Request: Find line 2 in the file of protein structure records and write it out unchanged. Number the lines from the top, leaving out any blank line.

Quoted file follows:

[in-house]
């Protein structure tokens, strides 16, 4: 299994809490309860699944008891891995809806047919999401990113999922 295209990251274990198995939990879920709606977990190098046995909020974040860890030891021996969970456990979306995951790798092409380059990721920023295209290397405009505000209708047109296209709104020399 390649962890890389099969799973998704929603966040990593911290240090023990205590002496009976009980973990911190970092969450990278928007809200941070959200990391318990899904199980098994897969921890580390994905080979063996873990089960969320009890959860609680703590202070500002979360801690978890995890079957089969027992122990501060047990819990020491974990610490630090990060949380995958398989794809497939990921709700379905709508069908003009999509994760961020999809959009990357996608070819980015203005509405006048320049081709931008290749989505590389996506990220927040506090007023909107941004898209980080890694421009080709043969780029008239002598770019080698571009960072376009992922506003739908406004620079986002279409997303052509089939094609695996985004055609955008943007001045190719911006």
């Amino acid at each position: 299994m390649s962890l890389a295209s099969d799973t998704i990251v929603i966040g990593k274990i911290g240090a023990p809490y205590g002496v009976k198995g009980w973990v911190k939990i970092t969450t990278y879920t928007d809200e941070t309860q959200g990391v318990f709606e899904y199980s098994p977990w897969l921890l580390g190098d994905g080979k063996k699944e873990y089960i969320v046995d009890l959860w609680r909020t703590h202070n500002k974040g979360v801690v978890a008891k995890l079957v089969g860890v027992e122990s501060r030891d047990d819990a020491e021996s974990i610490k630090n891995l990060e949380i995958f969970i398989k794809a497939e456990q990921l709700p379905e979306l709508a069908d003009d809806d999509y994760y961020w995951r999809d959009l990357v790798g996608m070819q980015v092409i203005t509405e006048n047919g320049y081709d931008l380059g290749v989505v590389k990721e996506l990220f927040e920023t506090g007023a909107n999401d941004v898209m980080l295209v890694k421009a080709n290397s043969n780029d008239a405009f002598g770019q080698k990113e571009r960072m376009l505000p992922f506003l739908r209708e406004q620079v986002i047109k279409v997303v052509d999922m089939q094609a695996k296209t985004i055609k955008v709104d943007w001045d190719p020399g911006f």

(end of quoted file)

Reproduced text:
């Protein structure tokens, strides 16, 4: 299994809490309860699944008891891995809806047919999401990113999922 295209990251274990198995939990879920709606977990190098046995909020974040860890030891021996969970456990979306995951790798092409380059990721920023295209290397405009505000209708047109296209709104020399 390649962890890389099969799973998704929603966040990593911290240090023990205590002496009976009980973990911190970092969450990278928007809200941070959200990391318990899904199980098994897969921890580390994905080979063996873990089960969320009890959860609680703590202070500002979360801690978890995890079957089969027992122990501060047990819990020491974990610490630090990060949380995958398989794809497939990921709700379905709508069908003009999509994760961020999809959009990357996608070819980015203005509405006048320049081709931008290749989505590389996506990220927040506090007023909107941004898209980080890694421009080709043969780029008239002598770019080698571009960072376009992922506003739908406004620079986002279409997303052509089939094609695996985004055609955008943007001045190719911006």